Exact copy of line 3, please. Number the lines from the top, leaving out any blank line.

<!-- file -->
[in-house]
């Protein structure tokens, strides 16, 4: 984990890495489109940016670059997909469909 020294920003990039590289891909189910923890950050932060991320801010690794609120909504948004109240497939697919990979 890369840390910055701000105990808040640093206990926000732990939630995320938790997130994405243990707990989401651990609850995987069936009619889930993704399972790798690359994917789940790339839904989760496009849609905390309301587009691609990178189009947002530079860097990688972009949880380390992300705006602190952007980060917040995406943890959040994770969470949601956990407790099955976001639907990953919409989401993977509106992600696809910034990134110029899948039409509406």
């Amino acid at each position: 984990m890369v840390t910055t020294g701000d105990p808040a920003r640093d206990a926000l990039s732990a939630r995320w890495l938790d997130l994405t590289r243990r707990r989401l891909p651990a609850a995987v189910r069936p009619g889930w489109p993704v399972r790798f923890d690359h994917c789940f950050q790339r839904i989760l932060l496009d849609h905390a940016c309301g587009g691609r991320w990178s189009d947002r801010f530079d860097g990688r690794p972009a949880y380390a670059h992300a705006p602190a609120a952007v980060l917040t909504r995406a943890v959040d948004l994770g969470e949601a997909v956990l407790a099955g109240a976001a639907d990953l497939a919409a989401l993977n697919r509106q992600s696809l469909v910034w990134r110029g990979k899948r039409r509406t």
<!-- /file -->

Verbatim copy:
């Amino acid at each position: 984990m890369v840390t910055t020294g701000d105990p808040a920003r640093d206990a926000l990039s732990a939630r995320w890495l938790d997130l994405t590289r243990r707990r989401l891909p651990a609850a995987v189910r069936p009619g889930w489109p993704v399972r790798f923890d690359h994917c789940f950050q790339r839904i989760l932060l496009d849609h905390a940016c309301g587009g691609r991320w990178s189009d947002r801010f530079d860097g990688r690794p972009a949880y380390a670059h992300a705006p602190a609120a952007v980060l917040t909504r995406a943890v959040d948004l994770g969470e949601a997909v956990l407790a099955g109240a976001a639907d990953l497939a919409a989401l993977n697919r509106q992600s696809l469909v910034w990134r110029g990979k899948r039409r509406t």